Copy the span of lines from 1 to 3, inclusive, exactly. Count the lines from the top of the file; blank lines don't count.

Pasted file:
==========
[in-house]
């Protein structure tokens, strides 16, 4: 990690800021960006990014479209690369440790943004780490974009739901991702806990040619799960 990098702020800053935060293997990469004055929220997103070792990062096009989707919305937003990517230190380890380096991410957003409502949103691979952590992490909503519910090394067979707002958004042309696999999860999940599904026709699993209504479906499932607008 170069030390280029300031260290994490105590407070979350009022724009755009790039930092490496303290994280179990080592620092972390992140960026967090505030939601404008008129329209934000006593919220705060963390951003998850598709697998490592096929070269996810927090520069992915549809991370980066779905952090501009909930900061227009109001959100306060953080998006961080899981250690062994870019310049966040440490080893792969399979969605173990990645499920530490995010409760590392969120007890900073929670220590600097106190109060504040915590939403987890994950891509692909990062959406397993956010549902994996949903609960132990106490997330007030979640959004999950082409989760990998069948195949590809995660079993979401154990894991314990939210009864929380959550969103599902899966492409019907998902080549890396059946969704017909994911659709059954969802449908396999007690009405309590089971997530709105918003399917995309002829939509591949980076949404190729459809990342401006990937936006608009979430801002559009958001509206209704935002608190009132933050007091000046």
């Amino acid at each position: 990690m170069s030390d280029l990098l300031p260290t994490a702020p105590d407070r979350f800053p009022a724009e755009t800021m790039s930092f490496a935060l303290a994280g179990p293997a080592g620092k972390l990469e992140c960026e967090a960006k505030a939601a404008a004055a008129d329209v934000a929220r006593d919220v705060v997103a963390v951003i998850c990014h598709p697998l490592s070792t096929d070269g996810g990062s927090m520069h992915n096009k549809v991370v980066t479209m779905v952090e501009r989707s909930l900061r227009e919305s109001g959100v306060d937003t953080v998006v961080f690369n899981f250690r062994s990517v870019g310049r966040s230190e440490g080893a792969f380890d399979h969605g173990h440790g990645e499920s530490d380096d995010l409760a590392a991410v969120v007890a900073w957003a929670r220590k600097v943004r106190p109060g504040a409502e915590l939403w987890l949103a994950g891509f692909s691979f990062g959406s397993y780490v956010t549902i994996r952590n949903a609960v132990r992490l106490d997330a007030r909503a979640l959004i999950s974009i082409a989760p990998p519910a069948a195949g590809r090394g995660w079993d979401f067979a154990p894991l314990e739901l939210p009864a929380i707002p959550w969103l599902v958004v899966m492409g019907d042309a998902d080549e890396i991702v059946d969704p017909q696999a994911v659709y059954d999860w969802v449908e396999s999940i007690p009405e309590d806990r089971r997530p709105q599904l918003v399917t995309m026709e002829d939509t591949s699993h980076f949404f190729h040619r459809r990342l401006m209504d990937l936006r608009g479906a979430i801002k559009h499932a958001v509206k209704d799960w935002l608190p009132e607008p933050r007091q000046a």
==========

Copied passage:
[in-house]
């Protein structure tokens, strides 16, 4: 990690800021960006990014479209690369440790943004780490974009739901991702806990040619799960 990098702020800053935060293997990469004055929220997103070792990062096009989707919305937003990517230190380890380096991410957003409502949103691979952590992490909503519910090394067979707002958004042309696999999860999940599904026709699993209504479906499932607008 170069030390280029300031260290994490105590407070979350009022724009755009790039930092490496303290994280179990080592620092972390992140960026967090505030939601404008008129329209934000006593919220705060963390951003998850598709697998490592096929070269996810927090520069992915549809991370980066779905952090501009909930900061227009109001959100306060953080998006961080899981250690062994870019310049966040440490080893792969399979969605173990990645499920530490995010409760590392969120007890900073929670220590600097106190109060504040915590939403987890994950891509692909990062959406397993956010549902994996949903609960132990106490997330007030979640959004999950082409989760990998069948195949590809995660079993979401154990894991314990939210009864929380959550969103599902899966492409019907998902080549890396059946969704017909994911659709059954969802449908396999007690009405309590089971997530709105918003399917995309002829939509591949980076949404190729459809990342401006990937936006608009979430801002559009958001509206209704935002608190009132933050007091000046």
């Amino acid at each position: 990690m170069s030390d280029l990098l300031p260290t994490a702020p105590d407070r979350f800053p009022a724009e755009t800021m790039s930092f490496a935060l303290a994280g179990p293997a080592g620092k972390l990469e992140c960026e967090a960006k505030a939601a404008a004055a008129d329209v934000a929220r006593d919220v705060v997103a963390v951003i998850c990014h598709p697998l490592s070792t096929d070269g996810g990062s927090m520069h992915n096009k549809v991370v980066t479209m779905v952090e501009r989707s909930l900061r227009e919305s109001g959100v306060d937003t953080v998006v961080f690369n899981f250690r062994s990517v870019g310049r966040s230190e440490g080893a792969f380890d399979h969605g173990h440790g990645e499920s530490d380096d995010l409760a590392a991410v969120v007890a900073w957003a929670r220590k600097v943004r106190p109060g504040a409502e915590l939403w987890l949103a994950g891509f692909s691979f990062g959406s397993y780490v956010t549902i994996r952590n949903a609960v132990r992490l106490d997330a007030r909503a979640l959004i999950s974009i082409a989760p990998p519910a069948a195949g590809r090394g995660w079993d979401f067979a154990p894991l314990e739901l939210p009864a929380i707002p959550w969103l599902v958004v899966m492409g019907d042309a998902d080549e890396i991702v059946d969704p017909q696999a994911v659709y059954d999860w969802v449908e396999s999940i007690p009405e309590d806990r089971r997530p709105q599904l918003v399917t995309m026709e002829d939509t591949s699993h980076f949404f190729h040619r459809r990342l401006m209504d990937l936006r608009g479906a979430i801002k559009h499932a958001v509206k209704d799960w935002l608190p009132e607008p933050r007091q000046a």